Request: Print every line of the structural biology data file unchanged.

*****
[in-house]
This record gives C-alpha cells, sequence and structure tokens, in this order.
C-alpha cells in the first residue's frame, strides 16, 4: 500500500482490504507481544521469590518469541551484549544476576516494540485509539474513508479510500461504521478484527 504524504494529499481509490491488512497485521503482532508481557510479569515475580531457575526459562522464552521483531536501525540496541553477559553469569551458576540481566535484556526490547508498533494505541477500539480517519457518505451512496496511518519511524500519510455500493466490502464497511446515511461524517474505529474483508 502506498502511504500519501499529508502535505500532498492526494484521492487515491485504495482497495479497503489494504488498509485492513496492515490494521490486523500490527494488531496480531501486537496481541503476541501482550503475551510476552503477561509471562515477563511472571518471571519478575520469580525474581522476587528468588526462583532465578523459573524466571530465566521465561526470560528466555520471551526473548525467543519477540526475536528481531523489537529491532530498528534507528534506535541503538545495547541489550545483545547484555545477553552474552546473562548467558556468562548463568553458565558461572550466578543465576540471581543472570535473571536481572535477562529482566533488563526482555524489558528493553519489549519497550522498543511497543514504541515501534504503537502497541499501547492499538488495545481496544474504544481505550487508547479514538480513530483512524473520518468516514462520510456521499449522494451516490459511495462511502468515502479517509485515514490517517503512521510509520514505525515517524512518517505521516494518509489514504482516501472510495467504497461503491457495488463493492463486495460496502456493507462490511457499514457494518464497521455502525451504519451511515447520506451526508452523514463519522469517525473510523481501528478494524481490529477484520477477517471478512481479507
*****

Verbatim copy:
[in-house]
This record gives C-alpha cells, sequence and structure tokens, in this order.
C-alpha cells in the first residue's frame, strides 16, 4: 500500500482490504507481544521469590518469541551484549544476576516494540485509539474513508479510500461504521478484527 504524504494529499481509490491488512497485521503482532508481557510479569515475580531457575526459562522464552521483531536501525540496541553477559553469569551458576540481566535484556526490547508498533494505541477500539480517519457518505451512496496511518519511524500519510455500493466490502464497511446515511461524517474505529474483508 502506498502511504500519501499529508502535505500532498492526494484521492487515491485504495482497495479497503489494504488498509485492513496492515490494521490486523500490527494488531496480531501486537496481541503476541501482550503475551510476552503477561509471562515477563511472571518471571519478575520469580525474581522476587528468588526462583532465578523459573524466571530465566521465561526470560528466555520471551526473548525467543519477540526475536528481531523489537529491532530498528534507528534506535541503538545495547541489550545483545547484555545477553552474552546473562548467558556468562548463568553458565558461572550466578543465576540471581543472570535473571536481572535477562529482566533488563526482555524489558528493553519489549519497550522498543511497543514504541515501534504503537502497541499501547492499538488495545481496544474504544481505550487508547479514538480513530483512524473520518468516514462520510456521499449522494451516490459511495462511502468515502479517509485515514490517517503512521510509520514505525515517524512518517505521516494518509489514504482516501472510495467504497461503491457495488463493492463486495460496502456493507462490511457499514457494518464497521455502525451504519451511515447520506451526508452523514463519522469517525473510523481501528478494524481490529477484520477477517471478512481479507